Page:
in order to get vaccinated. as to whether all of this will work, we will have to wait and see. if it doesn't, the next alternative is mandatory measures, and that is something that the biden administration is unwilling to deploy. i wonder whether there is a role for individual states to play in at this, david, and could we have a situation where we have a patchwork is two it is an interesting question. the biden administration, i think, is hopeful that some of the measures laid out today will provide a model for local governments, state governments, and so on, going forward, to put pressure on workers to get vaccinations were problematic — this sort of thing. they stopped short of a mandate, and thatis
stopped short of a mandate, and that is something that, as i mentioned, the biden administration is reluctant to deploy, for the simple reason that this is seen as very much a civil rights issue here, putting something and somebody�*s arm, mandating that is very much something that they think could, if forced upon people increase the push against vaccinations and could also lead to some sort of legal challenges as well. hundreds of troops are to be deployed in the australian city of sydney to help police ensure that residents observe stay—at—home restrictions as covid infections continue to rise. let's find out more from our correspondent shaimaa khalil. what more do you know? 300 troops will be deployed alongside the police force in sydney. they will take some training, undergo some training
this week and they will be ready to be on the streets with police from monday. this is in response to the spike in covid 19 locally acquired cases. 239 cases yesterday — an all—time high, notjust for the outbreak but high, not just for the outbreak but for high, notjust for the outbreak but for the whole of pandemic for new south wales. this really has health authorities, and authorities in general really nervous about the direction, the trajectory of the outbreak. there are eight hotspots in the inner west and south—west of sydney, in addition to the lockdown in the whole of the city being extended. there are stricter rules for those eight areas, meaning that masks will be mandatory everywhere they go, even outside, notjust inside areas. also, they are not allowed to leave beyond five kilometres of their homes, which are stricter than other places in the city. contact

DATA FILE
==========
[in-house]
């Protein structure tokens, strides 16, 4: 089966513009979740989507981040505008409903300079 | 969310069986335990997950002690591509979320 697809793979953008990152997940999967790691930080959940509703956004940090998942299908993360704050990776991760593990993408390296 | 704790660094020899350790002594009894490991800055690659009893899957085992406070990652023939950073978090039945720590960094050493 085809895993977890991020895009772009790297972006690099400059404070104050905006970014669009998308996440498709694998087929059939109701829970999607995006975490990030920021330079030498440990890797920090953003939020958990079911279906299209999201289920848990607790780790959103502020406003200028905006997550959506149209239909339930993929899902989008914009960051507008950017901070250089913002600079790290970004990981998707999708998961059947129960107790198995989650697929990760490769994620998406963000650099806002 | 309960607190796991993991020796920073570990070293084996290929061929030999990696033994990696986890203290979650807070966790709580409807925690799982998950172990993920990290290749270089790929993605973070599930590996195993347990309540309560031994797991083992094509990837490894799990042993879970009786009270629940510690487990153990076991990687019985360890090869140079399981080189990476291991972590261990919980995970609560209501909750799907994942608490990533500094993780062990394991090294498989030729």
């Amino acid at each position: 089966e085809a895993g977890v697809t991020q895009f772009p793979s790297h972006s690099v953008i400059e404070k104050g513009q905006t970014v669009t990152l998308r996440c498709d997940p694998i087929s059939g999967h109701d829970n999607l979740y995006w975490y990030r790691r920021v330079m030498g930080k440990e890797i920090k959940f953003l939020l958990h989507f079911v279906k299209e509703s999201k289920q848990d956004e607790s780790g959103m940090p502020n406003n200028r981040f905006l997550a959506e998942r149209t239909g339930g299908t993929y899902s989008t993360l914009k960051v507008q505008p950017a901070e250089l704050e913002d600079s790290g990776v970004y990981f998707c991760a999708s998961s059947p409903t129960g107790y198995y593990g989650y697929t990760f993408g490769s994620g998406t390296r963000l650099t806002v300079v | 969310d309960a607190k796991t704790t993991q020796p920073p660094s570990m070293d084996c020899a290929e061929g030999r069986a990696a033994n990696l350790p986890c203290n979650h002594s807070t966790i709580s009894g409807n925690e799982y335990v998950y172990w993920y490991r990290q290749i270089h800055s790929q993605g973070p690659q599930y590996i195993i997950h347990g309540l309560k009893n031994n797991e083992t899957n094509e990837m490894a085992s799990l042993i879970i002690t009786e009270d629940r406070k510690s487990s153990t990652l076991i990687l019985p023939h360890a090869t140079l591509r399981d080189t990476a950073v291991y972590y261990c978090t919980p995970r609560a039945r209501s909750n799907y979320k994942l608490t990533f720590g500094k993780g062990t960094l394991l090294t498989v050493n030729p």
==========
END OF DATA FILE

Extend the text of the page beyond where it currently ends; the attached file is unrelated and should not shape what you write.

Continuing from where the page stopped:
tracers are finding that people in those areas, particularly close contact cases are still going to work. they are still moving around. they are in family homes and spreading the virus. police are increasing their presence on the streets and have asked for extra powers to be able to close businesses that breach those lockdowns in the areas, and they have also asked for army support with those extra troops. they will be alongside police in the streets but also going from house to house. we heard the new south wales police commissioner mick fuller saying today they have thousands of dollars to knock on today to make sure they are abiding by the stay—at—home rules. police are also running hotel quarantine, that scheme still going on, so the army will be supporting them in those areas. reaction has been mixed because while it has been reassuring the forces are on the street
trying to make sure people are abiding by the rules, there is an ease in those areas, especially because a lot of those populations are refugee and migrant communities in the west and south—west. there is an unease about an extra police presence, but authorities are saying this is because this is the epicentre of the outbreak. i think, generally, the epicentre of the outbreak. ithink, generally, people the epicentre of the outbreak. i think, generally, people feel a sense of nervousness in sydney and a general because there is a concern that the lockdown could extended even further, and the delta variant has been generally very challenging for health authorities here, especially because not enough people are vaccinated. thank you very much for that, our correspondent in sydney. plenty more still to come including — searching for a new time commitment lord. —— time